Earlier this month, Facebook admitted that about 100 application developers still had access to Facebook user data, specifically those in Groups on the platform. The news comes as a surprise considering how Facebook took measures to restrict access to sensitive data in April 2018 after the Cambridge Analytica scandal. At the time, Facebook’s newly enforced rules limited third party access to users’ personal data – such as names and profile pictures – and instead allowed access to Group content.
Even after nearly a year and a half later, Facebook still has issues with controlling how much access third parties have. A post published by Facebook director Konstantinos Papamiltiadis stated that the platform’s implemented rules in 2018 were inconsistently carried out, allowing developers to collect personal information from users. Those 100 application developers have now been restricted from doing so.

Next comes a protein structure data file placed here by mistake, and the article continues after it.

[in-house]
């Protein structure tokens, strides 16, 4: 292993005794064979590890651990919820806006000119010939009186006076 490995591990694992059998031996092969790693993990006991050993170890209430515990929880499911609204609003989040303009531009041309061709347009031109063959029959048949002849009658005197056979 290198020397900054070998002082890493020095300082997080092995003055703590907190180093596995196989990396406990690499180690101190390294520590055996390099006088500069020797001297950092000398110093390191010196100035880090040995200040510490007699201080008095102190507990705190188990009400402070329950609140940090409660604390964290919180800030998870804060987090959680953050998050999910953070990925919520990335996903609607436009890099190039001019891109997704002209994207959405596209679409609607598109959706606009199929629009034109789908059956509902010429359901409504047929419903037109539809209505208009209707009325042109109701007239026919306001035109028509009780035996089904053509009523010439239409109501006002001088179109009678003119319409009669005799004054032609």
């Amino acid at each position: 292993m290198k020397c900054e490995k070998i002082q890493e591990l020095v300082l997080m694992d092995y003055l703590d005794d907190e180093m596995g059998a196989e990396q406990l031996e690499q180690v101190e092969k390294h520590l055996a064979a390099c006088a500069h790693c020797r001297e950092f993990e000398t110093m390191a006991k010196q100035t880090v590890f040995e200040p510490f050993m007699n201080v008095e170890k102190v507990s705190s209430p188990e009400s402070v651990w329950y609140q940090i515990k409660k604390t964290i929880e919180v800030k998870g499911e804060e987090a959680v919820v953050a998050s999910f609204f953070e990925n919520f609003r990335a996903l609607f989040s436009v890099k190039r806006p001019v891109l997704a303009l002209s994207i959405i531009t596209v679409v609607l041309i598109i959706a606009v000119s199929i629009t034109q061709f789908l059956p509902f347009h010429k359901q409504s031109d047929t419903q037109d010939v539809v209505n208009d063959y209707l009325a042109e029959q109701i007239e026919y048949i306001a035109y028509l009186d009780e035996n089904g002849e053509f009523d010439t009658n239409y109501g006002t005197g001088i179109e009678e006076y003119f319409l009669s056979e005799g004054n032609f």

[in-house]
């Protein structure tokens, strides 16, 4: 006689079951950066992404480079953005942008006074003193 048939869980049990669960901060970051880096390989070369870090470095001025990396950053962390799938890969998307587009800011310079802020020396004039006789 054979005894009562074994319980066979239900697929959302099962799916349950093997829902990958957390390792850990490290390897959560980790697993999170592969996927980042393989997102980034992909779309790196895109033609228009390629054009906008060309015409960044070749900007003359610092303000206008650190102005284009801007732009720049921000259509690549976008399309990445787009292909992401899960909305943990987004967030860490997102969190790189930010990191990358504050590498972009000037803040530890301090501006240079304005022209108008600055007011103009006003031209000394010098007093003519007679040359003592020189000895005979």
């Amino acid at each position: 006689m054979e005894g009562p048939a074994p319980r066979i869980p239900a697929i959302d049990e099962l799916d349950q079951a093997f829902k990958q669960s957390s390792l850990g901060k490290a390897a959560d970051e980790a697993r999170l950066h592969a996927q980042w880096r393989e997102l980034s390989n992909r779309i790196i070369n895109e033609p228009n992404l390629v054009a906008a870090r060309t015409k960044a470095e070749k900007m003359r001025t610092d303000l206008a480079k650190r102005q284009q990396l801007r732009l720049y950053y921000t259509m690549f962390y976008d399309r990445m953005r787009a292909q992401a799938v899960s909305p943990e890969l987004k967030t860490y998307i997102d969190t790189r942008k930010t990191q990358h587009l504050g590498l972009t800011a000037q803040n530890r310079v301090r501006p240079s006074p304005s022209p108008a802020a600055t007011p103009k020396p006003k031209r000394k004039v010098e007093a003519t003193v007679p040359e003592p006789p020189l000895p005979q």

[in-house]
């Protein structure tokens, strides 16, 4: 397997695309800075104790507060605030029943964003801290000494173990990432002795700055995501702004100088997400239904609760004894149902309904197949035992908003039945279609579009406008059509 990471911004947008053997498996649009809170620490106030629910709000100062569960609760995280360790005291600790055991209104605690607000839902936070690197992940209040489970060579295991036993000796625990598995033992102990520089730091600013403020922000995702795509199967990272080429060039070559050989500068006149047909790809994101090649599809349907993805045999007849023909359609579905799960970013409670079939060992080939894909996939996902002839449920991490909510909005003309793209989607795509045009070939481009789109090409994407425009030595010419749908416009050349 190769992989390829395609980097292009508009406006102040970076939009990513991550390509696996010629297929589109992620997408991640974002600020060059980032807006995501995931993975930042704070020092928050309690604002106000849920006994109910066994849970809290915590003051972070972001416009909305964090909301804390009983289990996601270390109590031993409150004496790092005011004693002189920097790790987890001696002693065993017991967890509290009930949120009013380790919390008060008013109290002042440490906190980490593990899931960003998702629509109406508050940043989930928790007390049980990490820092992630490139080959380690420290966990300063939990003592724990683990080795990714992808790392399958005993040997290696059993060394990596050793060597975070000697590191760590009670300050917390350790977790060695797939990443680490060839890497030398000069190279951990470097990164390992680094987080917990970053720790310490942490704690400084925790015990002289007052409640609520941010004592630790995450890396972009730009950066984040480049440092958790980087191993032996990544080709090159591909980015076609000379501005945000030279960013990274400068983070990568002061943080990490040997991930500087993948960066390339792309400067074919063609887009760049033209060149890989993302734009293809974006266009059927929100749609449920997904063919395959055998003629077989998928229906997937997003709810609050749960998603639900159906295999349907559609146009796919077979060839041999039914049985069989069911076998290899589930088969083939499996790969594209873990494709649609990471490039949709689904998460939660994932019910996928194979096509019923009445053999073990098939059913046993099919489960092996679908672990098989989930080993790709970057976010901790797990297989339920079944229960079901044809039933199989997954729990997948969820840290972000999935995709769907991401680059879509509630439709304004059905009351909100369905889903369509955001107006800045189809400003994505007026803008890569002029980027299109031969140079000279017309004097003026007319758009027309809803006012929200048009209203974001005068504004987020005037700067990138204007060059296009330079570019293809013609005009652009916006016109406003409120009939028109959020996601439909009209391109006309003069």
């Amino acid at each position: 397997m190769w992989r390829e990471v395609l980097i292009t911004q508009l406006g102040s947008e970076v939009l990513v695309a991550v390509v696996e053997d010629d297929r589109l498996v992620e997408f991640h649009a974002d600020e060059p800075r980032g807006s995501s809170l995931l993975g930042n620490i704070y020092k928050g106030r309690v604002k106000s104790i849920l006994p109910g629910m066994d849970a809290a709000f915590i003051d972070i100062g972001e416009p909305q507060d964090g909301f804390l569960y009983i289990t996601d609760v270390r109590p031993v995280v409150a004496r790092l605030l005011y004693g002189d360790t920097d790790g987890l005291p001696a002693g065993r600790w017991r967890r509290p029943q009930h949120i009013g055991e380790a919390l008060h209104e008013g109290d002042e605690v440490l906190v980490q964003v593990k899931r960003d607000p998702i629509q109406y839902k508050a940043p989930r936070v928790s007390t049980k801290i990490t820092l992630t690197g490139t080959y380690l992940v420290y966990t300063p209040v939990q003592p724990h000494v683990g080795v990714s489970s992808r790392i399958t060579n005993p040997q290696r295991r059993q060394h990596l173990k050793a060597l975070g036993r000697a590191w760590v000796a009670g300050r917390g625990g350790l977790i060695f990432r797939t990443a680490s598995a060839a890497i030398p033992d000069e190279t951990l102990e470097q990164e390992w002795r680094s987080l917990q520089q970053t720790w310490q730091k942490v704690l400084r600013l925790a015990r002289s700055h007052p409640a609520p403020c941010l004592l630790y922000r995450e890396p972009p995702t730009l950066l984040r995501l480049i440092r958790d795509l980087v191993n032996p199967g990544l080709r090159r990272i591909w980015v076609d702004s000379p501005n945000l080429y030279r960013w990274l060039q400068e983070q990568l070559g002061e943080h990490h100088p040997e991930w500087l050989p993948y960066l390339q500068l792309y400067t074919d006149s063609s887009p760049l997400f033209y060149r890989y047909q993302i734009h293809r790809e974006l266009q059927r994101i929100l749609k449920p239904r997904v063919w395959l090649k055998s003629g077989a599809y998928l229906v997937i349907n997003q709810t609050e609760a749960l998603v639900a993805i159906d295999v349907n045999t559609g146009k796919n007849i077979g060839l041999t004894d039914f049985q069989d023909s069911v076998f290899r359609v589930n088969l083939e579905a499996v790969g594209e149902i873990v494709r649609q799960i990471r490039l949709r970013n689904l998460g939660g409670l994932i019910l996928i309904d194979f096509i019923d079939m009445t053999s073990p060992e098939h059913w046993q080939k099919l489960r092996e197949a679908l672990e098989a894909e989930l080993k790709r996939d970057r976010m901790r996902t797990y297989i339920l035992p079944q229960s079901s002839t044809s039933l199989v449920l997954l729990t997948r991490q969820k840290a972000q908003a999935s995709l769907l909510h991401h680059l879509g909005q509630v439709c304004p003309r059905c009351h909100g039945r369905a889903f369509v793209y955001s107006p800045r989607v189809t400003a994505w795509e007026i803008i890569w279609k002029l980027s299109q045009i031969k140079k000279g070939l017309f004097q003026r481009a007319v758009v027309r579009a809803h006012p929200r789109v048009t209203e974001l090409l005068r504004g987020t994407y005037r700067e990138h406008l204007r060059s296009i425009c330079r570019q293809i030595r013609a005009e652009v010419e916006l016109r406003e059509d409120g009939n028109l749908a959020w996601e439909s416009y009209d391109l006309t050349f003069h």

Facebook’s director stated that 11 developers had access to user’s data in the last 60 days but had not used the data in any unethical practices. Facebook is now requesting that all data collected by those developers be deleted. Papamiltiadis did not specify what personal data they had access to, however, he did state that the developer apps consisted mainly of “social media management [tools] and video streaming app[lications]…”